Before I tear the last page from my 2022 calendar (yes! I still love my big paper calendars!), here’s my annual look back at what my readers were reading this past year on Heart Sisters. It was indeed a freakishly weird year for this site: the first time since its launch in 2009, for example, that I took a complete summer break from writing about women and heart disease. This happened unexpectedly after I became utterly obsessed with my newest passion: trying to grow roses in pots out on my balcony. (If you’re a rose lover, you can find the archived gardening updates I wrote all summer, starting here). Spoiler alert: like many things in life, this summer adventure turned out to be mostly about managing unrealistic expectations. . . Meanwhile, here are the five Heart Sisters posts that were most popular in 2022: Continue reading “Top 5 most popular Heart Sisters posts from 2022”
I’ve often wondered – long before my own cardiac misdiagnosis – how our physicians can possibly correctly diagnose the countless medical mysteries presented to them day after day. The reality, of course, is that no doctor – even the most experienced and skilled – can be 100 per cent certain of the precise cause of every medical problem out there. And if the cause can’t be identified, the mystery won’t likely be appropriately solved.
But when doctors don’t know, how do they communicate that uncertainty to their patients? . Continue reading “When doctors won’t say “I don’t know””
You could do last-minute Christmas shopping for another scented candle or pottery vase (that just might end up some day on somebody’s yard sale table together). But if you have a woman in your life who has been diagnosed with heart disease, you could choose a truly useful gift this year. Here’s why, in my admittedly biased view, that gift could be my book, A Woman’s Guide to Living with Heart Disease. And Santa can even save 30% off the cover price when ordering from my publisher, Johns Hopkins University Press!) * Continue reading “What to get for the heart patient who has (almost) everything”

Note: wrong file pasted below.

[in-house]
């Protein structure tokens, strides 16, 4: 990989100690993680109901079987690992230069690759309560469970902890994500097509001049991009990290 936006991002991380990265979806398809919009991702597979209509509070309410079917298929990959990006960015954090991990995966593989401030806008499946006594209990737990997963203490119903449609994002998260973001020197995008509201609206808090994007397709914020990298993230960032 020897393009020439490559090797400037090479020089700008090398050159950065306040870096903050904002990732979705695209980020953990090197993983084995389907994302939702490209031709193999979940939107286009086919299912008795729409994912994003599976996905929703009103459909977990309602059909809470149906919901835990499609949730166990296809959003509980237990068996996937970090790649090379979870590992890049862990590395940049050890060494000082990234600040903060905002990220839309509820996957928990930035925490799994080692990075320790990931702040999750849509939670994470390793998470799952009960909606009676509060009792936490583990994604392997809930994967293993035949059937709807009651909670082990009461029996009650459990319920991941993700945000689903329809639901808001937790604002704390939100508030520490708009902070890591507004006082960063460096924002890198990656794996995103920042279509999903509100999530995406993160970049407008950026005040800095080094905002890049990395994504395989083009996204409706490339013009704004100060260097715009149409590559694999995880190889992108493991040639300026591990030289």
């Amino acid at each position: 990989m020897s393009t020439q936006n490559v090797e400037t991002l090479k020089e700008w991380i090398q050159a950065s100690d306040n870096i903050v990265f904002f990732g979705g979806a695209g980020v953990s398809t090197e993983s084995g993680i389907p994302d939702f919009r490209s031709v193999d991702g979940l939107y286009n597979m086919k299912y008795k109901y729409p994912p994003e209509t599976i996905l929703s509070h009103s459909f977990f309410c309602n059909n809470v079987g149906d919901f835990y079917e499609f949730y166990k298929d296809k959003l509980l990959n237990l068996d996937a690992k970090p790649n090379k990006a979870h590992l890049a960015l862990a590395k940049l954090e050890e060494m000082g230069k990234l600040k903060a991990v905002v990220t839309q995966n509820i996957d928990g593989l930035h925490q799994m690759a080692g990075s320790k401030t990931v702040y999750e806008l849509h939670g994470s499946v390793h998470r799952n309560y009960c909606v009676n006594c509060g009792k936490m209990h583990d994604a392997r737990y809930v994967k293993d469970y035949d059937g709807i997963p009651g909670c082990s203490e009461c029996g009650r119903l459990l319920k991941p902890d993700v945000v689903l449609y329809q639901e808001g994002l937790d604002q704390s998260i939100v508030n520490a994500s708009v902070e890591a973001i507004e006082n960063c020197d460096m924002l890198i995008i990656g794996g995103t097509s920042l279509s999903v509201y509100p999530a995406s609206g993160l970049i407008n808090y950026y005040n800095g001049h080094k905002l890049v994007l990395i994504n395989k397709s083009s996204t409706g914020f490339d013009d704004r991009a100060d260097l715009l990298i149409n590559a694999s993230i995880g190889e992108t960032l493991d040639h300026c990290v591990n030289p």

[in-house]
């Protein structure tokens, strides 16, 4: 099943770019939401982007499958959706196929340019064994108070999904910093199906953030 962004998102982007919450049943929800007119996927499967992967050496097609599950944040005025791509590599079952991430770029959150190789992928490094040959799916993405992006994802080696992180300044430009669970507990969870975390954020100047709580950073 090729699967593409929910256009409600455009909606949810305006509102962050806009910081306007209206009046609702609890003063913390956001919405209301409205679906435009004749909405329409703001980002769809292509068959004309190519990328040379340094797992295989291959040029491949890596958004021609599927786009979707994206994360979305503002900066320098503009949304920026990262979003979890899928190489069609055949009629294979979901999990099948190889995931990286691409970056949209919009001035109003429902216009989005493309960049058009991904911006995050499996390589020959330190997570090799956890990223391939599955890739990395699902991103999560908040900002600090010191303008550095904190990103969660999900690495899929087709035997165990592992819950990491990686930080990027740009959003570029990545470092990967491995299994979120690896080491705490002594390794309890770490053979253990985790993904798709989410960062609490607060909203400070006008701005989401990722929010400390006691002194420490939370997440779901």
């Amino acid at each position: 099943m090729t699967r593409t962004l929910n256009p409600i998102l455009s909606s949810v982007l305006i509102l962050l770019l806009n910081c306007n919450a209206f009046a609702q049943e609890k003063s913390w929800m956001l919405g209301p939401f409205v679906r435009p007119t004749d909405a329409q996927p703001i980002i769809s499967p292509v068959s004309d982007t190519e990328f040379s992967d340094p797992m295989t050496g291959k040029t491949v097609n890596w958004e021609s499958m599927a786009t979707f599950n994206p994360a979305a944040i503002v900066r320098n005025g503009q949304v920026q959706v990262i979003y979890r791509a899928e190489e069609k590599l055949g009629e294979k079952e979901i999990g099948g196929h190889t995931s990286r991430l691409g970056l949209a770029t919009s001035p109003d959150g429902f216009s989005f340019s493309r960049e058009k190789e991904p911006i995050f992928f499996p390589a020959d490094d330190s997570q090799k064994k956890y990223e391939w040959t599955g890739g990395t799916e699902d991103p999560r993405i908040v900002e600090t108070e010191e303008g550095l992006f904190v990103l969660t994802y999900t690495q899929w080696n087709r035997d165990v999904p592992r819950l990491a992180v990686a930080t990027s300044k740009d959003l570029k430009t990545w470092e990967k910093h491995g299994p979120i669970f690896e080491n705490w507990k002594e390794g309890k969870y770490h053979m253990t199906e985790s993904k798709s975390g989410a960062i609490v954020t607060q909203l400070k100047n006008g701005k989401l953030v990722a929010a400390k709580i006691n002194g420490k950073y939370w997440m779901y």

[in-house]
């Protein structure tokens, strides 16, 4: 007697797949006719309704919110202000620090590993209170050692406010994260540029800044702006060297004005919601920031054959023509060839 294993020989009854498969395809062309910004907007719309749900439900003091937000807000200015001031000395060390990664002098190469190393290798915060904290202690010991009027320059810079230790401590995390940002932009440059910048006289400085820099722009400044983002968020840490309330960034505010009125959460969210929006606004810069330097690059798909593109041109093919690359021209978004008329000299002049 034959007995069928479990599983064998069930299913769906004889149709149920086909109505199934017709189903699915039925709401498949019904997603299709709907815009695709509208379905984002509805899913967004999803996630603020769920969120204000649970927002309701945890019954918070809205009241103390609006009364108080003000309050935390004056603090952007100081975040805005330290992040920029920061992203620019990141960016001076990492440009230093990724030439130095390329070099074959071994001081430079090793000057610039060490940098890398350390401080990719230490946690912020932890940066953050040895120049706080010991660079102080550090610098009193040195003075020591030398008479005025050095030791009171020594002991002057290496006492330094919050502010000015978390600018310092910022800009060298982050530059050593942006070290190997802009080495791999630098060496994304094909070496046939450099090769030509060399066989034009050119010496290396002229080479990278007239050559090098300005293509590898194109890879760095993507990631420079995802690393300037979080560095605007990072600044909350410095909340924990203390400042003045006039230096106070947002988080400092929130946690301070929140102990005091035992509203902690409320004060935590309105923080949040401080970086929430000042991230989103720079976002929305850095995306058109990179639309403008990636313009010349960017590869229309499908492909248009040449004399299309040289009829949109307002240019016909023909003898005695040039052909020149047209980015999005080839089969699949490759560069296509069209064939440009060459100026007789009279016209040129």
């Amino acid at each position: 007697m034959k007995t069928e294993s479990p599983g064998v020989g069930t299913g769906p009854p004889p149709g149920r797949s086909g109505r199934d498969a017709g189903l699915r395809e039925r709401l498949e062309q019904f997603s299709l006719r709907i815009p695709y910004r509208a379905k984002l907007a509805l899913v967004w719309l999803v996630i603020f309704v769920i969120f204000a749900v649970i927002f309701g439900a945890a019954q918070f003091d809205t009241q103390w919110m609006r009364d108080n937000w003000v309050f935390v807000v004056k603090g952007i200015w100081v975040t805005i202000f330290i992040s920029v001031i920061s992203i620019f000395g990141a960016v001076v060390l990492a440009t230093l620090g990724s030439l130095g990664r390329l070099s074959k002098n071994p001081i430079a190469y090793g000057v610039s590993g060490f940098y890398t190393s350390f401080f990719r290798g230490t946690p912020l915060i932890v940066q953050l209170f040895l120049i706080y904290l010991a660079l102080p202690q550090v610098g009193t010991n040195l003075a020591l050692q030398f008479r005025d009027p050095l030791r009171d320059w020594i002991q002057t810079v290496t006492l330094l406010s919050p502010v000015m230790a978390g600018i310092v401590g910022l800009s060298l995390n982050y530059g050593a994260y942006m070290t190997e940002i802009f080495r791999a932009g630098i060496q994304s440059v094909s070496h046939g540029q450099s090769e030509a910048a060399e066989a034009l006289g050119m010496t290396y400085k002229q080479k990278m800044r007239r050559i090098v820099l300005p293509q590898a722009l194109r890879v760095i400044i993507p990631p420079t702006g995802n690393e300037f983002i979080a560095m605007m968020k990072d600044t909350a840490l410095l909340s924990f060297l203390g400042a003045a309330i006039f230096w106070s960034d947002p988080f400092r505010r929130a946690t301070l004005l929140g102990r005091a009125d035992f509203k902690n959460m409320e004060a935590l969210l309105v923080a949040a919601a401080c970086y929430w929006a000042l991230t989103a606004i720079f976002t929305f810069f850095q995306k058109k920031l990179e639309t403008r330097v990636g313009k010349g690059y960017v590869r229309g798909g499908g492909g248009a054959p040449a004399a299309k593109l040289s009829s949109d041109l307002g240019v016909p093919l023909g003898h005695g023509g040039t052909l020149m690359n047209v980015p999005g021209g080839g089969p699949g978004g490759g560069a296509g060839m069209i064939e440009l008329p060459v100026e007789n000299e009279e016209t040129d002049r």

In September, I mentioned here an important book written by Dr. Alyson McGregor, an Emergency physician and associate professor of medicine at Brown University. The book: “Sex Matters: How Male-Centric Medicine Endangers Women’s Health and What We Can Do About It“. Her first chapter opens with a story about Julie, a 32-year old woman she met in her Emergency department one day – a story that’s disturbingly familiar to women like me whose heart attack has been misdiagnosed: . Continue reading “Modern medicine is male-centric medicine, and that’s a problem for women.”
The Emergency physician who misdiagnosed my heart attack displayed not even a whiff of uncertainty while delivering that misdiagnosis. “YOU” – he declared confidently – “are in the right demographic for acid reflux!” (without any gastrointestinal diagnostic tests). He sent me home that day with instructions to ask my family doctor to prescribe antacid drugs for my symptoms (central chest pain, nausea, sweating and pain down my left arm). I now suspect that, if only that confident doc would have bothered to Google my symptoms, both he and Dr. Google would have landed on the same search result: myocardial infarction (heart attack).
But in fact, he seemed remarkably certain despite being remarkably wrong. . Continue reading “Diagnostic Uncertainty vs. Unwarranted Certainty: which is worse for patients?”